The newly-proposed bill is still at the very beginning of the legislative process, having only been introduced and, at the moment, only having Frank and Paul as co-sponsors. (It would likely require many more co-sponsors before being scheduled for debate and a subsequent vote.) However, Frank, Paul, and two other House members have decided to go ahead and recommend the regulators stop their work of revising the regulations now.
Along with Luis Gutierrez (D-IL), chairman of the subcommittee that held the April 2 hearing, and Peter King (R-NY), Frank and Paul have written letters to the Secretary of the Treasury Department and the Chairman of the Board of Governors of the Federal Reserve System asking both to consider abandoning the business of finalizing the UIGEA regs in favor of other pressing matters. The press release and the letters can be found here. Both letters recognize how the respective groups “have been struggling to issue these regulations,” and to each the foursome suggest the following:
“[A]s the [April 2] hearing made clear, the underlying statute makes your job extremely difficult, if not impossible. Given the many other priorities that are pending at your agencies, including the mortgage crisis, HOEPA [the Home Ownership and Equity Protection Act], and UDAP [Unfair Deceptive Acts and Practices] rulewriting and many other issues, we believe it would be imprudent for you to devote additional agency resources to this Sisyphean task, especially as we intend to vigorously pursue legislation to prevent the implementation of these regulations.”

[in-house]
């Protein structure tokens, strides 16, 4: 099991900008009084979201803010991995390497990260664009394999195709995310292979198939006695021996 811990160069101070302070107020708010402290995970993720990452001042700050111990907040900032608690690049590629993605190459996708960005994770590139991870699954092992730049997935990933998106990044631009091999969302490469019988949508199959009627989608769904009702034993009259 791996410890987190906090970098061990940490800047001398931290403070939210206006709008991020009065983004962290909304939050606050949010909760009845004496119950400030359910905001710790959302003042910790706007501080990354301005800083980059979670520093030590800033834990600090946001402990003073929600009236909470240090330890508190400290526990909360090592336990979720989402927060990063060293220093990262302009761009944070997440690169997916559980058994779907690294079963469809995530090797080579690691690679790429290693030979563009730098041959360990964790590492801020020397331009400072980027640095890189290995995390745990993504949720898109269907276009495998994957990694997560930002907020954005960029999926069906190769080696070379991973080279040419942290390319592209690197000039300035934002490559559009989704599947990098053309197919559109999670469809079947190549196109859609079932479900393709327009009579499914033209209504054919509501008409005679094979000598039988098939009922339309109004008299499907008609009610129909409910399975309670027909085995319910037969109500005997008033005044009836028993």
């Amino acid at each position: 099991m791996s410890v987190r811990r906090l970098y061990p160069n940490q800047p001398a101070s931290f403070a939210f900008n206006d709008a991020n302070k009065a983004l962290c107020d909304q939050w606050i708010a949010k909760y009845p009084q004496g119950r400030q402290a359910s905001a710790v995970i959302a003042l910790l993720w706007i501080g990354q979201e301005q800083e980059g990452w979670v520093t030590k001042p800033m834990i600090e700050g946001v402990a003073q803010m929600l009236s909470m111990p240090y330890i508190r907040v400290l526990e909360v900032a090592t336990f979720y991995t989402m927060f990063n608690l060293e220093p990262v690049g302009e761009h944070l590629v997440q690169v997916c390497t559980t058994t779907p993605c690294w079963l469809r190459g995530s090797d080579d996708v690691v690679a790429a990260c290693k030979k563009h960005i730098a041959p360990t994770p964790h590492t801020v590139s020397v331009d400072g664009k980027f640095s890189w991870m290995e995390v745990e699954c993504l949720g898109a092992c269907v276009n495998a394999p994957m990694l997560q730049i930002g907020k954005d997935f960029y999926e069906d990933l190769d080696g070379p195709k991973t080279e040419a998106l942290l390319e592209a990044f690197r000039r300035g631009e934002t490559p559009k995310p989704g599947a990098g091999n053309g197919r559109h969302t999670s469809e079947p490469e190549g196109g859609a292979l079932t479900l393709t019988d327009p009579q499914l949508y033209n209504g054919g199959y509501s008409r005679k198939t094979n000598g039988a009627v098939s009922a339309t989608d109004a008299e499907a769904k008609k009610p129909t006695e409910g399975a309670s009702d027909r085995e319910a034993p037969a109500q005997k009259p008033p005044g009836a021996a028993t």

In other words, Frank, et al. are telling the feds to stop betting their thin draw and fold now. There’s very little hope you’re going to win, they say, so avoid increasing your already substantial loss of effort and expense and let the UIGEA go gentle into that good night.
Nobody likes to have their work characterized as “Sisyphean.” Except for masochists. And perhaps those who genuinely believe their work is not futile, but will actually bear fruit. The fact is, both of the federal representatives who spoke at the April 2 hearing did anything but suggest they believed their assigned task to be achievable. It would be difficult to imagine the feds not understanding the logic of the argument presented in these letters.
Doesn’t mean the work to finalize the regs won’t continue. But it does look like the big UIGEA ball might’ve rolled back down to the bottom of the Hill for now.